We Jews love words. We love words so much that we even have a book of the Bible named “Words.” The Hebrew for Deuteronomy is devareem, which means “words.” The last book of our Torah consists of Moses’ great sermons, his words to the people he had led to freedom.
Americans also love words. They are actually protected by the Bill of Rights, a document which guarantees each of us the freedom to publicly proclaim what we think, short of inciting a riot, yelling fire in a crowded theatre, or inflammatory hate speech.
However, too many Americans have come to believe that freedom of speech has no limits.
Our Torah teaches that spreading malicious gossip, demeaning others, and telling blatant untruths is unacceptable. It is abusing others with our words. We ignore these Torah lessons at our own peril.
Where is it written that “anything goes” when it comes to debating public policy?
Who says that an audience should be allowed to shout down a featured speaker, be it a politician, a professor or a physician?
Is this what American manners have come to … that we haven’t the decency to hear the other person out? That we must dominate the conversation so that there can be no opinions save our own?
I, for one, will not tolerate that kind of discussion anywhere, including in the media.
If commentators insist on being rude, trying to speak over one another, I turn the program off.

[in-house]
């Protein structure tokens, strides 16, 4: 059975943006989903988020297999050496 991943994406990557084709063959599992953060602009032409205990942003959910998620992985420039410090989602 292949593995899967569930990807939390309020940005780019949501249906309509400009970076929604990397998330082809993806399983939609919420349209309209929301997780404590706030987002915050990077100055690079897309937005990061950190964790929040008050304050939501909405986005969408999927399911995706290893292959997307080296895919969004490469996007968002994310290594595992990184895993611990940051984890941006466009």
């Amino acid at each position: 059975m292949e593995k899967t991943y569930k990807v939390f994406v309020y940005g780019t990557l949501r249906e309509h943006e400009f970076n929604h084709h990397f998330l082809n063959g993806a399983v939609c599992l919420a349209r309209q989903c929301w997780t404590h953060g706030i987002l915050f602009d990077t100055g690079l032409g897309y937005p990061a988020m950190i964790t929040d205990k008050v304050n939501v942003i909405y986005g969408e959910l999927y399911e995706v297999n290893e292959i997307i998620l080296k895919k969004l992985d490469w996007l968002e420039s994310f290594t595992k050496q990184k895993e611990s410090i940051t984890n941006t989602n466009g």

If I have come to a public assembly to listen to a guest lecturer, and someone in the audience persists in shouting out his or her opinion, I walk out.
I’ll not remain, thereby sanctioning that sort of behavior with my presence.
What we have created in this country is verbal violence, a la Congressman Joe Wilson’s “You lie!” And while that may be acceptable in the British or Japanese Parliament and even in the Israeli Knesset, and while it may make for interesting entertainment, it does not advance our freedoms, but rather threatens them with storms of verbal rage.
We as decent people cannot stand to watch our society devolve into verbal mud fighting. We can no more abide these assaults than we can stand idly by watching a car run down a pedestrian.
The first is as hurtful spiritually as the latter is physically; neither must be tolerated for they are both immoral and offensive.
There is a link between verbal violence and physical violence.
Think Columbine. Think Virginia Tech. Think Tucson.
Rabbi Harold F. Caminker, is rabbi of Temple Beth El, 4200 32nd Street West, Bradenton. Shabbat services are held 7:30 p.m. Fridays. For more information, call (941) 755-4900 or visit www.templebethelbradenton.com.